Jewish Week Journalist Barred from Speaking at YU Shabbaton
Yeshiva University’s Office of Student Life (OSL) rejected a request to bring Jewish Week journalist Shira Hanau to speak at a joint YU Observer/Commentator club Shabbaton on Dec. 14. Senior Director of Student Life Rabbi Josh Weisberg explained the decision by referring to the fact that Hanau had reported on recent YU events.
“For this Shabbat experience that we are being super sensitive about,” wrote Weisberg in an email to the Student Council leaders organizing the Shabbaton, “I don’t think it makes sense to invite a speaker that has recently been reporting on YU current events.” Hanau was one of several options put forward by the student newspapers to be a guest speaker on the Shabbaton and was the only one denied.
After Hanau was rejected, Jewish Telegraphic Agency (JTA) Opinion Editor Laura Adkins was invited and spoke at the Shabbaton. She was not aware that a different journalist had been barred from speaking at the Shabbaton by the university.
Hanau, a staff writer at The New York Jewish Week, reports on politics, religion and the American Jewish community for the paper. She covered the “We, Too, Are YU” march for LGBTQ representation at YU in September, as well as the subsequent dissolution and reinstatement of the YU College Democrats club.
“Journalists provide a necessary voice in any community,” said Hanau. “I would welcome the opportunity to speak with Yeshiva University's student journalists about reporting on and being a part of a community.” Hanau was previously invited to give an interviewing workshop at Yeshiva University High School for Girls (Central) on Oct. 31, which was covered by YU News at the time.
Molly Meisels (SCW ‘21), editor-in-chief of the YU Observer, was frustrated by the OSL’s decision. “It is evident that Yeshiva University would rather avoid controversy amongst their rabbinic leadership and administrative body than provide students with diverse opportunities,” she said.
“Shira Hanau, an emerging leader in the world of Jewish journalism, has been on the forefront of issues impacting the Jewish community,” Meisels added. “For YU to reject her attendance at a student journalism Shabbat for reporting objectively on the YU Pride March back in September is shameful.”
At the time of publication, Weisberg did not respond to The Commentator’s request for comment.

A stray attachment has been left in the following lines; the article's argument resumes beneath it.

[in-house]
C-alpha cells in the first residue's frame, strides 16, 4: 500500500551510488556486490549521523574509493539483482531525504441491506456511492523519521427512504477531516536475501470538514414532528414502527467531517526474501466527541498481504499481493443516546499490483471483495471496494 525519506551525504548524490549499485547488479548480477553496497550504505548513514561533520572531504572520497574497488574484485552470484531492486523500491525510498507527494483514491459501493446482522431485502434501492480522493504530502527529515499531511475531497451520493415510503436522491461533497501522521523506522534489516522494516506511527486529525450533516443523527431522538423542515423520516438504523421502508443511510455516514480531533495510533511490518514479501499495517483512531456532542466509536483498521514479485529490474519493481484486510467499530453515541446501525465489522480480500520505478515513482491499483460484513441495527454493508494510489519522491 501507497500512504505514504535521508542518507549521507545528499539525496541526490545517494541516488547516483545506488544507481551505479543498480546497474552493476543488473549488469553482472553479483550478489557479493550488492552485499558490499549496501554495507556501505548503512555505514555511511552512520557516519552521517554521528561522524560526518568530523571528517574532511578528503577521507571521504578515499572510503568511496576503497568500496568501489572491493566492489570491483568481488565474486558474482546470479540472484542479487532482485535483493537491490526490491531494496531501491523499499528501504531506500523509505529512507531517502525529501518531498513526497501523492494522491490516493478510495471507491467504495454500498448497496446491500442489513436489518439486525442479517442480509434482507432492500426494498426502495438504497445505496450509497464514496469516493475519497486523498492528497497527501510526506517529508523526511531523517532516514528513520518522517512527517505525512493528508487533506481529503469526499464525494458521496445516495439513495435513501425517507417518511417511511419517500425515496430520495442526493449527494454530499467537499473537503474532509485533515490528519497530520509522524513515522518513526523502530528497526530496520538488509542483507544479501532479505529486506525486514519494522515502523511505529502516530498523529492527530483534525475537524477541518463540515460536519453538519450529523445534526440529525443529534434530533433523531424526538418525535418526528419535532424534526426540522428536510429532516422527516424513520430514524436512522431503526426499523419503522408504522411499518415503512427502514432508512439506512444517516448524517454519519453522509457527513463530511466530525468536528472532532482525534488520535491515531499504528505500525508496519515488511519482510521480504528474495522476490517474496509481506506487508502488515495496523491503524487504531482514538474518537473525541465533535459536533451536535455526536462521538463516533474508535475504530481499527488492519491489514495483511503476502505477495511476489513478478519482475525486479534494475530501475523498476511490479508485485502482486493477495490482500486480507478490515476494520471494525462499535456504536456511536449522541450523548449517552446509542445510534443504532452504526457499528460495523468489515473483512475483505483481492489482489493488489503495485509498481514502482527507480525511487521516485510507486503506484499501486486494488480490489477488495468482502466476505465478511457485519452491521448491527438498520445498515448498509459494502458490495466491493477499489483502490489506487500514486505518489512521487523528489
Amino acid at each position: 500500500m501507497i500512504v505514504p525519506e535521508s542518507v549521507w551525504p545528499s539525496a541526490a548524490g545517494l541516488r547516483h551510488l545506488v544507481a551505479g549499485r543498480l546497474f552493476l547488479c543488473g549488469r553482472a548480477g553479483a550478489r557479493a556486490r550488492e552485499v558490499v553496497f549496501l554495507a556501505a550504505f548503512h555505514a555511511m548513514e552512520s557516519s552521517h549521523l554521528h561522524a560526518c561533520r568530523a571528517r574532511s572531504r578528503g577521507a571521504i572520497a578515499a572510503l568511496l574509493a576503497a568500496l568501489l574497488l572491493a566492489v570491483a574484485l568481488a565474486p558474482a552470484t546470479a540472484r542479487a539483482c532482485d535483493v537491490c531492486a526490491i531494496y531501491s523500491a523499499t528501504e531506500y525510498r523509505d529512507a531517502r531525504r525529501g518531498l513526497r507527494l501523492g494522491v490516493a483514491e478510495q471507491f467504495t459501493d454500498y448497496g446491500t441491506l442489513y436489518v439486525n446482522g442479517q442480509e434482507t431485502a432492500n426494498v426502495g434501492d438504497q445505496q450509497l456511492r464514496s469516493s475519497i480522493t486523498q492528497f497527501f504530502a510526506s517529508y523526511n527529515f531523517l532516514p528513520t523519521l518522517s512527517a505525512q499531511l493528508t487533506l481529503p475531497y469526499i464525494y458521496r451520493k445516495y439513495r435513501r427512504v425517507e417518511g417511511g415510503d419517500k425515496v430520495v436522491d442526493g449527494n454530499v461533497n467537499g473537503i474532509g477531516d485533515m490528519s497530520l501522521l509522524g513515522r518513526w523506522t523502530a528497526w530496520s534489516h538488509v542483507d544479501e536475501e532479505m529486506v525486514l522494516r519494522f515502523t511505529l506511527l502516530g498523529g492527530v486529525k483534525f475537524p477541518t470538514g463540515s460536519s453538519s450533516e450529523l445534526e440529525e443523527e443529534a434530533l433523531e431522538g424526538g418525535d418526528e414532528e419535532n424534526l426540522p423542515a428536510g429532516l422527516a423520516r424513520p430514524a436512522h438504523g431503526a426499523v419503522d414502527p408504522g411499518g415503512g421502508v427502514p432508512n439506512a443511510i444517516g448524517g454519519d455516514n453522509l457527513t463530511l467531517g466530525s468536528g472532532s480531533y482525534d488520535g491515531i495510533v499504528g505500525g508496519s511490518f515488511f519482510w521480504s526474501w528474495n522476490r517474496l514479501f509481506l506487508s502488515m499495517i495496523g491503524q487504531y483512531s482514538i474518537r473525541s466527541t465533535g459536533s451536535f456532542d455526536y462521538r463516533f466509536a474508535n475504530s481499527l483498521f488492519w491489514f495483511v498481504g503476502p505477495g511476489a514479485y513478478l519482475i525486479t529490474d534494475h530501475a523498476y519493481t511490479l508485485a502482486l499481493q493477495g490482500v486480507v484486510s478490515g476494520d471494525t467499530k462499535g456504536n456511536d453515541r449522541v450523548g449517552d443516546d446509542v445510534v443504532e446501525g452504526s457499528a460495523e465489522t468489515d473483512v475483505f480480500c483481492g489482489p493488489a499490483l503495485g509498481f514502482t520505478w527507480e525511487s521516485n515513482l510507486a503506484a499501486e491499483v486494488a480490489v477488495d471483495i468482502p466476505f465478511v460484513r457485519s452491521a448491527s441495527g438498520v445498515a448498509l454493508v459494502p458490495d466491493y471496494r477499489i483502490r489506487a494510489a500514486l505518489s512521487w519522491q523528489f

The OSL is responsible for approving speakers and events at YU. Its decisions to approve or reject speakers and events are not spelled out in written policies, according to sources familiar with the matter. Students have occasionally expressed frustrations with the OSL’s vague speaker and event approval process.
In December 2017, a request by the YU Poetry Club to screen the film “Dead Poets Society” was rejected by the OSL. Their reason for rejecting this request was that the film contains “inappropriate material that is not in line with Yeshiva Universities halachik and moral standards,” according to an email from Weisberg to the president of the Poetry Club at the time. According to Common Sense Media, the film is recommended by parents for kids ages 14 and up, and it has a PG rating from the Motion Picture Association of America. A censored version of the film was allowed to be shown only the following semester, with one scene depicting the centerfold of a Playboy magazine — the “inappropriate material” Weisberg had referred to — removed.
This was not the only incident in which the OSL rejected a club event without any specific written policy or guideline as a basis. In February this year, Kol Hamevaser invited Rabbi Dr. Daniel Reifman, Rosh Kollel at Drisha Summer Kollel and faculty member at Drisha Institute in New York, to speak at YU on “Tza'ar Ba'alei Hayyim and Factory Farming: Understanding the Roles of Legal & Moral Considerations in Psak Halakhah.” After Rabbi Dr. Reifman was approved as a speaker following weeks of delays, a request form for the event was submitted a week before the event was scheduled to take place. According to Doniel Weinreich (YC ‘20), at the time an Event Coordinator for Kol Hamevaser, Weisberg finally informed the club two days before the event that “the proposed topic is not a good fit.” The event took place only after it was sponsored by YU’s Robert M. Beren Department of Jewish Studies, which is not required to run events by the OSL.
“It was ridiculously frustrating that after following all the proper procedures and attempting to work with them for months, we were hindered by OSL's incompetence and proclivity for censorship,” said Weinreich about the incident. “Unfortunately, this was not an exception, but was characteristic of nearly all my experiences with them.”
A YU spokesperson declined to comment on the OSL’s speaker and event approval policies.